tiller in my hand
I move
…………..the world

Duncan Richardson

blue-sky

Riding the rollers, sailing out into the open spaces, this haiku is a breath of fresh air. I am reminded of the vastness of the earth and I can see a ship’s mast disappearing over the horizon with nothing but ocean fore and aft and a dome sky above.  One gets a sense here that our sailor is a lone sailor on a great venture in which we might also identify.

On reading this haiku a scientist friend reminded me of its literal truth; that any action in the world effects everything else . . . that the changing distribution of mass embodied in the movement of even the smallest boat will effect the tides on the most distant shore (just by a little bit)! The factual aspect of this haiku is a wonder that ought not to be missed and there may well be as much substance worthy of contemplation in the horizontal axis of this haiku as in the vertical. My friend went onto explain that as the sailor adjusts his grip on the tiller this would in fact move the moon and indeed all the moons and planets of the solar system – just by a little bit, she seemed to take great delight in adding (having some appreciation of the unimaginable delicacies of the cosmos). She then proceeded to speak rather passionately on the deep poetry of science, something I must share another time.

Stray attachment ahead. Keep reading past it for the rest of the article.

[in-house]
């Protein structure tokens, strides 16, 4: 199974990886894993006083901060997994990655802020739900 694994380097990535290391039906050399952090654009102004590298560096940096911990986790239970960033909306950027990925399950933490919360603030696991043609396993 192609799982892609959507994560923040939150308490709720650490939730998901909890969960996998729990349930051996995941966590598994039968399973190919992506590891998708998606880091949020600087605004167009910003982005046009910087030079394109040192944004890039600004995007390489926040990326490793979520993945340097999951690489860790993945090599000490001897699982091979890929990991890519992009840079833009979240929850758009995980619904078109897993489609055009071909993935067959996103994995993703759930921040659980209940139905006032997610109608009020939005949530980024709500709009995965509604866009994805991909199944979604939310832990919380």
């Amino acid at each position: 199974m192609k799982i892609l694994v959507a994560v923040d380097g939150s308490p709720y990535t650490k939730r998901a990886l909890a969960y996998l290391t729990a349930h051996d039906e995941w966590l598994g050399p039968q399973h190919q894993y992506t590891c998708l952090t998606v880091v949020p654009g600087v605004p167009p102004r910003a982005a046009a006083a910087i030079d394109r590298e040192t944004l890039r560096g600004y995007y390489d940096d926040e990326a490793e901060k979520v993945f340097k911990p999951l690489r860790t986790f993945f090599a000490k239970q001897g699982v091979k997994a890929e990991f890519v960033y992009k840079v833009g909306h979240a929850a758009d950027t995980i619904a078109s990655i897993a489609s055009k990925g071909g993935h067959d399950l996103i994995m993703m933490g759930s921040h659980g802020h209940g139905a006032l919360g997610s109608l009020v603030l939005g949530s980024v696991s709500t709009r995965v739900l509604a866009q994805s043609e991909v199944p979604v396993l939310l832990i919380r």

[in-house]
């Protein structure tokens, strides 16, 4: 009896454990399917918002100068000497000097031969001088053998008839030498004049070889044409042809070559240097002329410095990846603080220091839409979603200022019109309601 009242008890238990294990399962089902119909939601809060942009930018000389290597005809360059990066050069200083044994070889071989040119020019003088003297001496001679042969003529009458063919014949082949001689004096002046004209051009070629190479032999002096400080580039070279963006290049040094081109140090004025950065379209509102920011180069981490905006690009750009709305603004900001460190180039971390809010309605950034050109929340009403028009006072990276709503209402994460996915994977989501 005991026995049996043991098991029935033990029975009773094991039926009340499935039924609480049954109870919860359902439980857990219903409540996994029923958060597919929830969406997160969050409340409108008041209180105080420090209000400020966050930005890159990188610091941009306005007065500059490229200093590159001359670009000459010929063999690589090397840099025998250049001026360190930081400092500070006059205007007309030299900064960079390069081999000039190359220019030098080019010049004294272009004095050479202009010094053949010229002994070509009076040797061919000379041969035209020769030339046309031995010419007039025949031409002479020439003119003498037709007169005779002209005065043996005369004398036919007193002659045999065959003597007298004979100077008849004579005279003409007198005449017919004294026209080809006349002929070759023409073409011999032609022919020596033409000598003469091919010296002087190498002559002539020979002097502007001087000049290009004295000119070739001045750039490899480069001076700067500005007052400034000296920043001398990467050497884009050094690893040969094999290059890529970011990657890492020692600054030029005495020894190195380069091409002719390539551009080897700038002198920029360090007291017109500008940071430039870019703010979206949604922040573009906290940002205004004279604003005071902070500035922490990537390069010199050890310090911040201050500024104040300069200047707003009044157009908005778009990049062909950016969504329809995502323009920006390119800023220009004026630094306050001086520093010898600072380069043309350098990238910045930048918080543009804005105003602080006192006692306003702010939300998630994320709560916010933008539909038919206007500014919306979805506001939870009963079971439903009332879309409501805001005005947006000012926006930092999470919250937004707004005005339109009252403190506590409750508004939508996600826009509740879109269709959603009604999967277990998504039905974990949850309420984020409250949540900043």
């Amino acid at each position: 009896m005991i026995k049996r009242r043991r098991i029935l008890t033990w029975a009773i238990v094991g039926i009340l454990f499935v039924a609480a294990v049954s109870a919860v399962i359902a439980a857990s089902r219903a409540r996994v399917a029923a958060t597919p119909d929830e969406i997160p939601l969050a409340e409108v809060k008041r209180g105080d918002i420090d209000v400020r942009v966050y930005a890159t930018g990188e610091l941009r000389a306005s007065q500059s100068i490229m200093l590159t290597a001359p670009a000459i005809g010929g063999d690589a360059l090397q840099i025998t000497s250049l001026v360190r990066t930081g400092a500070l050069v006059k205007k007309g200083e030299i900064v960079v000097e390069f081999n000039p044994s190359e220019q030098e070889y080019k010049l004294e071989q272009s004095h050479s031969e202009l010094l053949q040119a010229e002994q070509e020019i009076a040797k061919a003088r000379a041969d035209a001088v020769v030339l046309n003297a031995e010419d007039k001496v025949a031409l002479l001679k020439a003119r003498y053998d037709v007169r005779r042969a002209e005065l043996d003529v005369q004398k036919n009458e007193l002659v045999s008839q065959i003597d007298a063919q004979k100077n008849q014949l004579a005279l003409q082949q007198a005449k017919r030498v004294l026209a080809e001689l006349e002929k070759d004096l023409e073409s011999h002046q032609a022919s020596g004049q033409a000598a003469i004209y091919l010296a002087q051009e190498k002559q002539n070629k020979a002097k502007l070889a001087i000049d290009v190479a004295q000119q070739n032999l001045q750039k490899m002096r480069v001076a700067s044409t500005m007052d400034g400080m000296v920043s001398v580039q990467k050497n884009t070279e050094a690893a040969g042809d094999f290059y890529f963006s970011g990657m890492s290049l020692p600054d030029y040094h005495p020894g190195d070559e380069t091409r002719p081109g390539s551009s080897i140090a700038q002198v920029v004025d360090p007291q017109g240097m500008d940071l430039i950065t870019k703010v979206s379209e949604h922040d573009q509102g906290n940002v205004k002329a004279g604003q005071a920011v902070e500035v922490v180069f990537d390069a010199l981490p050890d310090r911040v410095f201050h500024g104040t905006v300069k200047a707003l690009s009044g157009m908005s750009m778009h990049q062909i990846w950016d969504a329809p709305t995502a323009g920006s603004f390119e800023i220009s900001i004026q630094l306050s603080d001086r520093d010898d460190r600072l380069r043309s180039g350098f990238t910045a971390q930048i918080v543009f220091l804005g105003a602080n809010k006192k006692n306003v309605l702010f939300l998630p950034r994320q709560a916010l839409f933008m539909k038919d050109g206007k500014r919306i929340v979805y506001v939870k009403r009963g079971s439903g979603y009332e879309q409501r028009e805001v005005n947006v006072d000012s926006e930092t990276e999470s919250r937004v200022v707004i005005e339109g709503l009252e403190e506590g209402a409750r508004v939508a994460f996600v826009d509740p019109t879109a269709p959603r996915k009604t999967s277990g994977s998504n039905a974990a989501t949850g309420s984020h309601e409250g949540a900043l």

Anyway, onto the vertical axis; for we know that this is also the ocean of life our sailor is contending with and by taking the tiller in hand, as we all must, we are able to exert some control over our destiny. Still; the tides, winds, currents, submerged reefs and other intervening factors will come to bear upon the journey and often in drastic ways. While it is true we move the world it is equally true the world moves us. This suggestion that the world too has its way in shaping our destiny is perhaps apparent here if we give greater emphasis to the cut after the second line as the indented placement of the final line implies we might. A fascinating haiku.

First published: A Hundred Gourds 3:1 December 2013

Selection & comments by Simon Hanson